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"Full Fathom Five: A Daughter's Search" Review

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"Full Fathom Five: A Daughter's Search" Review

Postby PaulC » Tue May 13, 2008 10:00 am

Mary Lee Fowler, daughter of S-39, Skipjack, and Cisco skipper James "Red" Coe, has written a new book, "Full Fathom Five: A Daughter's Search", dealing with her research to learn more about the father she never met. Cisco was lost on her first patrol, but not before her skipper learned his wife was pregnant with their third child. Following his loss, Mary Lee's mother remarried and essentially buried her first husband's memory in an effort to move her family forward and save them unwanted grief. It wasn't until her mother was near the end of her life that Mary Lee began to wonder what sort of man Jim Coe had been. The ensuing years of research revealed not only her father's distinguished naval career but a deep examination of her mother's actions following his loss and how it affected her family.

As you might imagine, this is not the standard WWII submarine history book. While there is plenty of insight into WWII sub ops, especially early war issues such as skipper aggressiveness and torpedo trouble, Mary Lee has taken a decidedly personal approach to this work of creative nonfiction. A gifted writer, she gives intimate details of her own struggles to cope as a young girl with the loss of a father she never new, and his abusive surrogate. She also examines the strained relationship she shared with a mother who essentially expunged her first husband's memory from her life for decades and the impact that had on the rest of the family.

Fortunately, things do turn naval soon enough and through her considerable research, Mary Lee paints a vivid picture of pre-war submarining and the Asiatic station where cheap servants made life easy for the wives and S-boats challenged the husbands. As war approached and families were recalled to the states, Jim Coe assumed command of S-39. Following the commencement of hositilities with Japan, he took the ancient boat into combat. An affable, fun loving personality, Coe proved to be an able skipper and turned in some of the few productive S-boat patrols.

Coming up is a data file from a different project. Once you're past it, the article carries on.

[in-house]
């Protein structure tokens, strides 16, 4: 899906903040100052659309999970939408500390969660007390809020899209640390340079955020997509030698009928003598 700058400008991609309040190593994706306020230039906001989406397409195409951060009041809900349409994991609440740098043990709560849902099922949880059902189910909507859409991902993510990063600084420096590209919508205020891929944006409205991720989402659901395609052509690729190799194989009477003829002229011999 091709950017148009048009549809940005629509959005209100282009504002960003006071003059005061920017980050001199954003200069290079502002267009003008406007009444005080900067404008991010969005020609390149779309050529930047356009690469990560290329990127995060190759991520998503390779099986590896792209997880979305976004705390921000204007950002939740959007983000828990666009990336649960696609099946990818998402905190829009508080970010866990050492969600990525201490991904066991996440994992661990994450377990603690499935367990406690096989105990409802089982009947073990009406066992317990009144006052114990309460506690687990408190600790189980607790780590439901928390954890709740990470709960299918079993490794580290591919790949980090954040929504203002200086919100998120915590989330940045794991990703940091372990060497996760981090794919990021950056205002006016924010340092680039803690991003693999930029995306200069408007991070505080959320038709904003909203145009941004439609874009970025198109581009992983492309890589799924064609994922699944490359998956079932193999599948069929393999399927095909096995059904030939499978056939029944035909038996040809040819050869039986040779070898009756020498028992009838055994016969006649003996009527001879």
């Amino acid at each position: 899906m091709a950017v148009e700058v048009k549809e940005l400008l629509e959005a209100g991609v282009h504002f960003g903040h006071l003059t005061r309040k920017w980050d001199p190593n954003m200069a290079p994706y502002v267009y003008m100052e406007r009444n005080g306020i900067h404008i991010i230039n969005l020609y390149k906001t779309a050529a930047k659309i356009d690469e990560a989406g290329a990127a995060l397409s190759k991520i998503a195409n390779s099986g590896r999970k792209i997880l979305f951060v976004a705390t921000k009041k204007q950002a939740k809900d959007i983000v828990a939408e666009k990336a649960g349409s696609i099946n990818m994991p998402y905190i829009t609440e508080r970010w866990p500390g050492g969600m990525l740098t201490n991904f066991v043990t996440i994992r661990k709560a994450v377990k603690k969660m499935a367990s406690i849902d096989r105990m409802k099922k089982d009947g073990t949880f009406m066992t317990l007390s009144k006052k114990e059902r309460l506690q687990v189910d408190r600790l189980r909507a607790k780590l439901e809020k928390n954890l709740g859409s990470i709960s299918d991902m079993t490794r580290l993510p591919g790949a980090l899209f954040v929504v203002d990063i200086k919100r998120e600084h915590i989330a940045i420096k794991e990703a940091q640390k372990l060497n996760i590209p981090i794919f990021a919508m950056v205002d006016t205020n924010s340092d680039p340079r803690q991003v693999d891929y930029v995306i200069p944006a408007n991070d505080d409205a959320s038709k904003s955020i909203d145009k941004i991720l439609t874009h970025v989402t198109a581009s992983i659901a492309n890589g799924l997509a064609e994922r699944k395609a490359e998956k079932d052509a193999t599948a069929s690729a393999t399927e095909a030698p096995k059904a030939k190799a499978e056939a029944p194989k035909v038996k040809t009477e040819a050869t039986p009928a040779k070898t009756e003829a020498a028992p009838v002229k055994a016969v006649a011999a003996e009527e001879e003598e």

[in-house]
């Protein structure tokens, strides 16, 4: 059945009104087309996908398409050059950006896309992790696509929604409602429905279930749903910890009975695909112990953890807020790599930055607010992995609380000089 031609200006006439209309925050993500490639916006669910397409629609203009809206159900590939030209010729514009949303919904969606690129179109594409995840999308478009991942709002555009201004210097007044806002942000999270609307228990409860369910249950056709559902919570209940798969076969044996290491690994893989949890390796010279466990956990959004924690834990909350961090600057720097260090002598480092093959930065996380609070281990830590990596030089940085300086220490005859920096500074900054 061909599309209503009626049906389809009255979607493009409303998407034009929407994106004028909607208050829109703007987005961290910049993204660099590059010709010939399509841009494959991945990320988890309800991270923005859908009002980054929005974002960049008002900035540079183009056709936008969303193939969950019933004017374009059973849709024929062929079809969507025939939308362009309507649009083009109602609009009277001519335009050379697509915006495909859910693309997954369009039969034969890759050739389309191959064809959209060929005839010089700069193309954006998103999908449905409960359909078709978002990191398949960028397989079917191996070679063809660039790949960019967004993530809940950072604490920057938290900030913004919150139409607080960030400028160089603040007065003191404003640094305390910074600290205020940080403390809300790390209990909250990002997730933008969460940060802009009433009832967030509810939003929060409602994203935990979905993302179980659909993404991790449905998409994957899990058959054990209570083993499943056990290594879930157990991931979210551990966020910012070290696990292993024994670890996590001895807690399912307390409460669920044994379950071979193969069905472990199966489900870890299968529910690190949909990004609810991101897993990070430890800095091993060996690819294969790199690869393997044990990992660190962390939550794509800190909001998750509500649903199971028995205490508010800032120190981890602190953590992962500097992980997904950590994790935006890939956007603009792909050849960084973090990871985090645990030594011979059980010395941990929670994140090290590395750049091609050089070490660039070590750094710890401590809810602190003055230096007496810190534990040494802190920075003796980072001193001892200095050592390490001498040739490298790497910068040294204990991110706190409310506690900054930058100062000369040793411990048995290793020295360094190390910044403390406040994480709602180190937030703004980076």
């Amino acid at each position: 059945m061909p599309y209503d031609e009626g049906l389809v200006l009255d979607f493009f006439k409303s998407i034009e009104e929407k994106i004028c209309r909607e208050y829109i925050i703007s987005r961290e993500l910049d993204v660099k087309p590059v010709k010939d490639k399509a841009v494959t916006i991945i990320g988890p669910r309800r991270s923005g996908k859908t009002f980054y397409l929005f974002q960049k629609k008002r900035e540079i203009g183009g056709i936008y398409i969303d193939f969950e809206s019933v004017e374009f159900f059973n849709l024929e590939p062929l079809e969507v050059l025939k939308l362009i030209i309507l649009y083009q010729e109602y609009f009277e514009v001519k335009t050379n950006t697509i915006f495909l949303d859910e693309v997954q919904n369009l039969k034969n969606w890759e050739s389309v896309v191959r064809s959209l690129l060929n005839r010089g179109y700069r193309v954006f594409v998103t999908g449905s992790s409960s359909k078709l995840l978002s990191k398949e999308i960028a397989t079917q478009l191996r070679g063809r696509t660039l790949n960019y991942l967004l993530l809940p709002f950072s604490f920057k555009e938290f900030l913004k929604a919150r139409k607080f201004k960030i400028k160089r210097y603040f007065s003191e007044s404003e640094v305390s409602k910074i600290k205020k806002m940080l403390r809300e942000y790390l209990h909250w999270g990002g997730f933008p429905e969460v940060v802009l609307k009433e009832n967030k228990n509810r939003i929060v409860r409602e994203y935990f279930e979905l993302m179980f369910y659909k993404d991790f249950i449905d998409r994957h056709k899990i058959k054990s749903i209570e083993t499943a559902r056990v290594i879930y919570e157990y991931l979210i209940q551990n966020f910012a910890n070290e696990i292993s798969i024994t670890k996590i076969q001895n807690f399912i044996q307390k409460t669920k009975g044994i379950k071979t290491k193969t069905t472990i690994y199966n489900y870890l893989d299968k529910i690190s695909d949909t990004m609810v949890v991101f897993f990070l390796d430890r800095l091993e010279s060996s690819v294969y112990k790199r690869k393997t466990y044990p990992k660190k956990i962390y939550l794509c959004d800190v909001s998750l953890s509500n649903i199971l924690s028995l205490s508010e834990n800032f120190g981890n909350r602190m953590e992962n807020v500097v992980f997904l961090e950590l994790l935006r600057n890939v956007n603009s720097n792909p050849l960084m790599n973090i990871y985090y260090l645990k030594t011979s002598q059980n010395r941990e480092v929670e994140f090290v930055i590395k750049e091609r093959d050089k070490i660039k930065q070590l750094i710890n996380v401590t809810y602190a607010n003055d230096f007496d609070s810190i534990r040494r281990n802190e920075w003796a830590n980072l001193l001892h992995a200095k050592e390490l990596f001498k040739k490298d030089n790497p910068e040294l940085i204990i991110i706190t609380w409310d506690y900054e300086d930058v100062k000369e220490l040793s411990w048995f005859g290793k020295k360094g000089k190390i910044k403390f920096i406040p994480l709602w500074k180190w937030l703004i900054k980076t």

Coe's reward for his performance was command of Skipjack. His successful ways continued, despite torpedo failures. A forthright commander, Coe didn't hesitate to highlight his personal opinion of faulty ordinance in his official reports. However, he did leaven the complaints with diplomatic language. As a result, Coe's boat was used by Admiral Lockwood to conduct the live torpedo tests which revealed the first of their many flaws: faulty depth keeping.

Eventually, Coe returned to the states to assume command of the new construction boat Cisco. A competition among yards to produce the fastest construction time from keel laying to first sinking on patrol cut the build time for the boat to under 60 days. It also created a host of mechanical problems due to hasty workmanship. While Coe agreed his boat was ready to put to sea, issues remained: primarily a persistant oil leak. It is thought by many to be an oil leak which lead to her discovery by the Japanese while submerged in shallow water. Whatever the case, she embarked on her first war patrol and never returned.

By the end of her journey, Mary Lee had a profound new appreciation for her father. But she also came to understand her mother, who passed away at the beginning of her research, in a new light and developed a deeper sense of family with her siblings. Even her political views were impacted. The opportunity to make the trip with her, to get to know the author in her forthright self examination, as well as sound some underreported waters of the Pacific submarine war, cobine to make "Full Fathom Five" an unusual, and extremely satisfying, read.

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Warm regards,

Paul Crozier
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Postby greenman407 » Sat May 31, 2008 8:38 pm

Bravo Paul , you do seem to have a knack for finding the good ones.
There are OLD pilots and there are BOLD pilots but there are very few OLD BOLD pilots. MAG
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Postby PaulC » Sat May 31, 2008 8:46 pm

They kinda found me. :D

I really am pretty picky when it comes to sub books. This one and the Kershaw book, though quite different from each other, just really connected with me.
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Paul Crozier
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